At USC, Lott was
a consensus All-America at safety in both his junior and senior seasons. As a
junior he also played reserve point guard on the basketball team. Since being
selected by San Francisco in the first round of the 1981 draft, he has led the
Niners in interceptions four times (twice sharing the lead with others) and has
been selected for the Pro Bowl in seven of his eight seasons—four times at
cornerback, which he played until 1985, and three at safety. Only two other
players, Mel Renfro and Dave Grayson, have ever been named All-Pro at both
Despite an annual
salary of $842,500, which makes him one of the highest paid defensive backs in
the league, Lott remains remarkably down-to-earth. He has owned a couple of
Mercedes, but he now drives a Volkswagen Rabbit. He lives in a modest
two-bedroom condominium in Santa Clara. Calif. On the tables in his den are his
college diploma (he graduated in four years from USC with a degree in public
administration), Suzie's wedding picture and some handmade cards from young
49er fans. The walls of his breakfast nook are covered with inspirational poems
and prayers collected by his mother. And his high school diploma is on the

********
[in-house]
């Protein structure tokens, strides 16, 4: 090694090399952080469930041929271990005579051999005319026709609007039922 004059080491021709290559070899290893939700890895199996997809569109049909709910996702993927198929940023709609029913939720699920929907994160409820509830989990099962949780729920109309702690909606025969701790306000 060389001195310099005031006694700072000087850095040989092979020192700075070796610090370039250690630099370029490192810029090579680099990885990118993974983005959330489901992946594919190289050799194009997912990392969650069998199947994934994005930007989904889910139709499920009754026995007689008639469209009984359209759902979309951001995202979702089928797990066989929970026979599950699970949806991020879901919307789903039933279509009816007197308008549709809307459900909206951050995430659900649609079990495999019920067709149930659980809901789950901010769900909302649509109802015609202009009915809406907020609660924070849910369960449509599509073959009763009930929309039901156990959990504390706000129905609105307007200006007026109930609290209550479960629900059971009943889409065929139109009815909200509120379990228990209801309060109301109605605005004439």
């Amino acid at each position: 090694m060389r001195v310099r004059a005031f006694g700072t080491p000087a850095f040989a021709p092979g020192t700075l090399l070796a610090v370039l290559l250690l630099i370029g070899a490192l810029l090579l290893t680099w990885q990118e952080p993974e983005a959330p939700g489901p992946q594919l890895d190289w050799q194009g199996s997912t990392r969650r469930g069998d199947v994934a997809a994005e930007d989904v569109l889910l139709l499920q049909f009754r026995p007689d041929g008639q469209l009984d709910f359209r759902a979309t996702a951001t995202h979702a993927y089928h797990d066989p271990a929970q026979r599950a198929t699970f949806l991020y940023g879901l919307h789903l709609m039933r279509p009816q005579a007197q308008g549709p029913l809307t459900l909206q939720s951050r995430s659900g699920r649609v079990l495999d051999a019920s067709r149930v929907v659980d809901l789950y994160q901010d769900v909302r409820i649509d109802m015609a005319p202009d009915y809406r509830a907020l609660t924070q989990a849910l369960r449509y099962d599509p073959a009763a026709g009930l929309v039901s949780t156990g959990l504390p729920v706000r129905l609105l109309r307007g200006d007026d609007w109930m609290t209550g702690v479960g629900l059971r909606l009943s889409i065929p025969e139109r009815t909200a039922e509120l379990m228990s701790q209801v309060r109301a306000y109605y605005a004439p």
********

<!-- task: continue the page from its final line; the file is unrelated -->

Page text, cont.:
nightstand in the guest room.
During the season
Lott writes a weekly column for the San Jose Mercury News and does a weekly
sports show for KNTV in San Jose. Part of his reimbursement for the show is
free commercial time for his restaurant, Sports City Cafe, which he created,
and owns with several others, including teammates Roger Craig, Keena Turner and
Eric Wright. Lott also has become a devotee of Asian art and culture. "I'm
intrigued by the peacefulness," he says. Since 1986, taekwondo has been
part of his off-season conditioning program. Three times a week he performs a
routine that includes 700 sit-ups, 400 push-ups and hundreds of kicks and
photographs of children who have written fan letters to him. Two of his buddies
are Tony and Matt Kelly, who are students at Santa Clara High. He met the boys
seven years ago at a local park. Lott plays pickup basketball with them and
takes them shopping at the mall and out to dinner. For Christmas, the Kellys
gave Lott a new basketball.
Lott has recently
received letters from Bob Burcina's 15 grandchildren. Each thanked him for
having visited their grandpa. Just before he died, Bob also sent Lott a note.
Too weak to write, he dictated it to Marie. Along with the letter he included a
poem he had written for the 49ers in 1982 that was read on the radio before
they faced the Cincinnati Bengals in Super Bowl XVI. Marie says Bob sensed that
he might not make it to this year's Super Bowl, but he wanted to cheer on his
new friend. Bob ended the poem this way:
God goes with you
on your trip to the bowl,
and if for some reason you don't reach your goal;
Come back to us with heads held high,
for we surely know you gave it one hell of a try.
But on a sad note let s not linger.
You 're coming home WITH THAT RING ON YOUR FINGER .